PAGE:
Category Archives: Surveillance

The StingRay Is Exactly Why the 4th Amendment Was Written, by Olivia Donaldson

Imagine you are in the middle of your typical day-to-day activities. Maybe you are driving, spending time with family, or working. If you are like most people, your phone is at your side on a daily basis. Little do you know that, at any time, police and law enforcement could be looking at information stored on your phone. You haven’t done anything wrong. You haven’t been asked for permission. You aren’t suspected of any crime.The StingRay

Police have the power to collect your location along with the numbers of your incoming and outgoing calls and intercept the content of call and text communication. They can do all of this without you ever knowing about it.

At least 68 agencies in 23 different states own StingRays.

How? They use a shoebox-sized device called a StingRay. This device (also called an IMSI catcher) mimics cell phone towers, prompting all the phones in the area to connect to it even if the phones aren’t in use.

The police use StingRays to track down and implicate perpetrators of mainly domestic crimes. The devices can be mounted in vehicles, drones, helicopters, and airplanes, allowing police to gain highly specific information on the location of any particular phone, down to a particular apartment complex or hotel room.

Quietly, StingRay use is growing throughout local and federal law enforcement with little to no oversight. The ACLU has discovered that at least 68 agencies in 23 different states own StingRays, but says that this “dramatically underrepresents the actual use of StingRays by law enforcement agencies nationwide.”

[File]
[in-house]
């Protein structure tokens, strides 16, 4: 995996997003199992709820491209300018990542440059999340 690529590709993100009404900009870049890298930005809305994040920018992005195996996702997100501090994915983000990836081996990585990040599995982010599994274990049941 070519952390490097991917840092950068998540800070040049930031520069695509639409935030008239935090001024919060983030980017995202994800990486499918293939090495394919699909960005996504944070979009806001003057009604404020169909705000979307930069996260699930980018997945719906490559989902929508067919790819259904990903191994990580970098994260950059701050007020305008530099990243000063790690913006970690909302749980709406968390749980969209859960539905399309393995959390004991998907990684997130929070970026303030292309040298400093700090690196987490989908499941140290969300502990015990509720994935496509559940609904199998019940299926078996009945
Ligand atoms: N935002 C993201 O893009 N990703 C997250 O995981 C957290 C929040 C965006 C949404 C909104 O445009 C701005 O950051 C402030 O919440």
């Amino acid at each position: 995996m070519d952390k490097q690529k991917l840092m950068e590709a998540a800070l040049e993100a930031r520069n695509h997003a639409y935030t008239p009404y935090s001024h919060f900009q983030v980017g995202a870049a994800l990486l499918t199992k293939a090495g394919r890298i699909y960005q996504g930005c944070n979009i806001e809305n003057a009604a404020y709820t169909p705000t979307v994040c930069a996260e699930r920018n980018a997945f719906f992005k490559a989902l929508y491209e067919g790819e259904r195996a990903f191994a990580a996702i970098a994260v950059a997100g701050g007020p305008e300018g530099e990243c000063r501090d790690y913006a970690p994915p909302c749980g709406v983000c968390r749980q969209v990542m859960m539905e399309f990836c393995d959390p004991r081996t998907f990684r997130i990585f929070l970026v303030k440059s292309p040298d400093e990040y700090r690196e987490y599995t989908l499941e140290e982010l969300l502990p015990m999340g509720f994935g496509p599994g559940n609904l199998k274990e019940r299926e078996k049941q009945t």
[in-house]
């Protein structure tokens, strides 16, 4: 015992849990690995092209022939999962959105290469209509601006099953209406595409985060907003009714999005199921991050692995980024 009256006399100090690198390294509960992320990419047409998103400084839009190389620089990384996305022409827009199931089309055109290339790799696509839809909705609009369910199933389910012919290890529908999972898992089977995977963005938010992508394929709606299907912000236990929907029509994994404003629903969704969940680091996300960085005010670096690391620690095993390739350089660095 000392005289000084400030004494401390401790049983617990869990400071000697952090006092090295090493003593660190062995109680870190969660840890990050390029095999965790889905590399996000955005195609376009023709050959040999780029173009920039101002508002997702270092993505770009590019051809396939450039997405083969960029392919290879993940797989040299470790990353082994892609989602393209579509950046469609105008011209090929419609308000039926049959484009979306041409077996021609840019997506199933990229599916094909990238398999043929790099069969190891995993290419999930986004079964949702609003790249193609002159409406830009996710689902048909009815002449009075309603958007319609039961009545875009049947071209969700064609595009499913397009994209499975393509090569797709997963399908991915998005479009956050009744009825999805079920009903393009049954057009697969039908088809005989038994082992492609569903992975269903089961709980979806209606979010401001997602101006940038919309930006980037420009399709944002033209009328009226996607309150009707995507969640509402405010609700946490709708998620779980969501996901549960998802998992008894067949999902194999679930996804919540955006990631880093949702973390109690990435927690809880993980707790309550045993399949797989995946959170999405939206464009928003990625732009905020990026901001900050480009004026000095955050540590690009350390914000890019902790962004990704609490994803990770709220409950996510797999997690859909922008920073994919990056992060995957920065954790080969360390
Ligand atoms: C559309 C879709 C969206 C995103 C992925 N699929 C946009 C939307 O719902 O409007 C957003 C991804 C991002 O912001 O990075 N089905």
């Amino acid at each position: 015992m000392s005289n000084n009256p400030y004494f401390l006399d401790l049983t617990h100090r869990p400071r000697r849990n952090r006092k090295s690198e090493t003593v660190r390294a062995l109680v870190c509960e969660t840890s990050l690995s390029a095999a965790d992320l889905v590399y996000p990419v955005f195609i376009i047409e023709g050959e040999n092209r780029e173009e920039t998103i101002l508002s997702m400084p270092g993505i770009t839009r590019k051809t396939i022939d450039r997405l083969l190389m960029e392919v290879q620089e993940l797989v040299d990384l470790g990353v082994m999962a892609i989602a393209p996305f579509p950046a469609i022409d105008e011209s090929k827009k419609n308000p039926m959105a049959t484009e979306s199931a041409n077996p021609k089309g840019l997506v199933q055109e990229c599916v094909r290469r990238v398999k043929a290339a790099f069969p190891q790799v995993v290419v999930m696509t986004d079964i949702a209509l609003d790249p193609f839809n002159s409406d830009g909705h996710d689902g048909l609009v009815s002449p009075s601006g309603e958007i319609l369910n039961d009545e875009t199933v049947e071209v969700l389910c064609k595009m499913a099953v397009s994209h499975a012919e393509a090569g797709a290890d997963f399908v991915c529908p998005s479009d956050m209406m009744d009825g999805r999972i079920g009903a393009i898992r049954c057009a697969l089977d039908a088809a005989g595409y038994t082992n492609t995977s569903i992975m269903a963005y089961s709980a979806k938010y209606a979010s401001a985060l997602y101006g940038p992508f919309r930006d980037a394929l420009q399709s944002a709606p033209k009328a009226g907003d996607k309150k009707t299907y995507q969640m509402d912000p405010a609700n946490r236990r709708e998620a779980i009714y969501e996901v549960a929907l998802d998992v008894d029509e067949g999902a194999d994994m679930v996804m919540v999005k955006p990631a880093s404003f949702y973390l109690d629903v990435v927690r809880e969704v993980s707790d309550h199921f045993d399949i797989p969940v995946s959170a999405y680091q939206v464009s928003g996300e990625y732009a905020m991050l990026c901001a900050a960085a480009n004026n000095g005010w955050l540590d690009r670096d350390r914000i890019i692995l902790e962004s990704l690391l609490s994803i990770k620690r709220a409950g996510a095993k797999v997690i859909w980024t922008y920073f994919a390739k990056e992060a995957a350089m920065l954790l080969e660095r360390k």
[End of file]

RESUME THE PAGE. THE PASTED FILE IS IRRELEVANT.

The Violation

Information from potentially thousands of phones is being collected every time a StingRay is used. Signals are sent into the homes, bags, and pockets of innocent individuals. The Electronic Frontier Foundation likens this to the Pre-Revolutionary War practice of soldiers going door-to-door, searching without suspicion.

To continue reading: The StingRay Is Exactly Why the 4th Amendment Was Written

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Supreme court cellphone case puts free speech – not just privacy – at risk, by Jameel Jaffer and Alexander Abdo

If the government can track where you are without a warrant, it will obviously violate your right to privacy, but it could also impinge on a variety of other rights. From Jameel Jaffer and Alexander Abdo at theguardian.com:

Carpenter v United States has rightly prompted concerns over surveillance. But it could also have drastic implications for personal freedom in the digital age

Police stand outside the supreme court in Washington.
Police stand outside the supreme court in Washington. Justices will soon address questions over the warrantless use of cellphone information. Photograph: Paul J. Richards/AFP/Getty Images

Less appreciated is the significance of the case for rights protected by the first amendment. The parties’ briefs make little mention of the first amendment, instead framing the dispute – for understandable reasons – as one about the right to privacy. Yet the court’s resolution of the case is likely to have far-reaching implications for the freedoms of speech, press and association.

The case, Carpenter v United States, arises out of the government’s prosecution of Timothy Carpenter for a series of armed robberies carried out in south-eastern Michigan and north-western Ohio several years ago. In the course of its investigation of the crimes, the government ordered Carpenter’s cellphone provider to turn over data it had collected relating to Carpenter’s movements. In response, the provider produced 186 pages listing every call that Carpenter had made over a 127-day period, as well as coordinates indicating where Carpenter had been at the beginning and end of each of those calls.

Importantly, it turned over these records even though the government had not obtained a warrant based on probable cause. Carpenter asked the court to suppress the government’s evidence under the fourth amendment, which protects the right to privacy.

To continue reading: Supreme court cellphone case puts free speech – not just privacy – at risk